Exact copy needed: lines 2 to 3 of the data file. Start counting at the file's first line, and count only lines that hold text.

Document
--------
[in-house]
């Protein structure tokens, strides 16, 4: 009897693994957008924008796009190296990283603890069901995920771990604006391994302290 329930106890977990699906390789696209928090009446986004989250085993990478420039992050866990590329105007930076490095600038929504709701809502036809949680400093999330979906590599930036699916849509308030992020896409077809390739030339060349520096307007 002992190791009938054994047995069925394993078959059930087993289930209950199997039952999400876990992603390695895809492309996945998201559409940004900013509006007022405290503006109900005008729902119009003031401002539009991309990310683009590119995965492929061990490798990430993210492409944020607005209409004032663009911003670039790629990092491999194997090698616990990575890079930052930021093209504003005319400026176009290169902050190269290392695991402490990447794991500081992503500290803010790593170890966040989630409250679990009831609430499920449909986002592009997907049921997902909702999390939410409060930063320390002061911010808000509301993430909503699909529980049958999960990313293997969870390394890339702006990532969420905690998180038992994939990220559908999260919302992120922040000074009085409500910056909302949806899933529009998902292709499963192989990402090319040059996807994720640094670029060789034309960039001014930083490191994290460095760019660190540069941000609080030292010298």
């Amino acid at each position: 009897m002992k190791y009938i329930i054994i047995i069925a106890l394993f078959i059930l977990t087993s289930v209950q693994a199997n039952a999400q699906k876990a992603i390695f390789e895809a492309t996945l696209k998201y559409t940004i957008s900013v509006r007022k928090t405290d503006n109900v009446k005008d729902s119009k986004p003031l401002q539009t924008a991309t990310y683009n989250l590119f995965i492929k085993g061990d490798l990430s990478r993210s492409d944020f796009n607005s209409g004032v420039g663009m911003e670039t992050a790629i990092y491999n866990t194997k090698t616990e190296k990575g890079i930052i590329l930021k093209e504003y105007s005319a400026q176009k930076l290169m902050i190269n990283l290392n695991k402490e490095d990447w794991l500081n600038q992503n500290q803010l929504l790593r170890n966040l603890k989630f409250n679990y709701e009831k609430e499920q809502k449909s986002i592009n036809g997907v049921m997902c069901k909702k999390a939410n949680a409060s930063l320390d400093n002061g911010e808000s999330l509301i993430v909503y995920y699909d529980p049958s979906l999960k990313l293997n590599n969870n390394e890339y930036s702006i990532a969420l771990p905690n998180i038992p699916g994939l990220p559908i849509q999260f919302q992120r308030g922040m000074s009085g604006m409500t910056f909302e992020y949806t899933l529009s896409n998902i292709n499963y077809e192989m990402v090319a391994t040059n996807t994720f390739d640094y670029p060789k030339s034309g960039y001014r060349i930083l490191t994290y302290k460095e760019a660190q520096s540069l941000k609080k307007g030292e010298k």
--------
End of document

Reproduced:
């Protein structure tokens, strides 16, 4: 009897693994957008924008796009190296990283603890069901995920771990604006391994302290 329930106890977990699906390789696209928090009446986004989250085993990478420039992050866990590329105007930076490095600038929504709701809502036809949680400093999330979906590599930036699916849509308030992020896409077809390739030339060349520096307007 002992190791009938054994047995069925394993078959059930087993289930209950199997039952999400876990992603390695895809492309996945998201559409940004900013509006007022405290503006109900005008729902119009003031401002539009991309990310683009590119995965492929061990490798990430993210492409944020607005209409004032663009911003670039790629990092491999194997090698616990990575890079930052930021093209504003005319400026176009290169902050190269290392695991402490990447794991500081992503500290803010790593170890966040989630409250679990009831609430499920449909986002592009997907049921997902909702999390939410409060930063320390002061911010808000509301993430909503699909529980049958999960990313293997969870390394890339702006990532969420905690998180038992994939990220559908999260919302992120922040000074009085409500910056909302949806899933529009998902292709499963192989990402090319040059996807994720640094670029060789034309960039001014930083490191994290460095760019660190540069941000609080030292010298």
């Amino acid at each position: 009897m002992k190791y009938i329930i054994i047995i069925a106890l394993f078959i059930l977990t087993s289930v209950q693994a199997n039952a999400q699906k876990a992603i390695f390789e895809a492309t996945l696209k998201y559409t940004i957008s900013v509006r007022k928090t405290d503006n109900v009446k005008d729902s119009k986004p003031l401002q539009t924008a991309t990310y683009n989250l590119f995965i492929k085993g061990d490798l990430s990478r993210s492409d944020f796009n607005s209409g004032v420039g663009m911003e670039t992050a790629i990092y491999n866990t194997k090698t616990e190296k990575g890079i930052i590329l930021k093209e504003y105007s005319a400026q176009k930076l290169m902050i190269n990283l290392n695991k402490e490095d990447w794991l500081n600038q992503n500290q803010l929504l790593r170890n966040l603890k989630f409250n679990y709701e009831k609430e499920q809502k449909s986002i592009n036809g997907v049921m997902c069901k909702k999390a939410n949680a409060s930063l320390d400093n002061g911010e808000s999330l509301i993430v909503y995920y699909d529980p049958s979906l999960k990313l293997n590599n969870n390394e890339y930036s702006i990532a969420l771990p905690n998180i038992p699916g994939l990220p559908i849509q999260f919302q992120r308030g922040m000074s009085g604006m409500t910056f909302e992020y949806t899933l529009s896409n998902i292709n499963y077809e192989m990402v090319a391994t040059n996807t994720f390739d640094y670029p060789k030339s034309g960039y001014r060349i930083l490191t994290y302290k460095e760019a660190q520096s540069l941000k609080k307007g030292e010298k």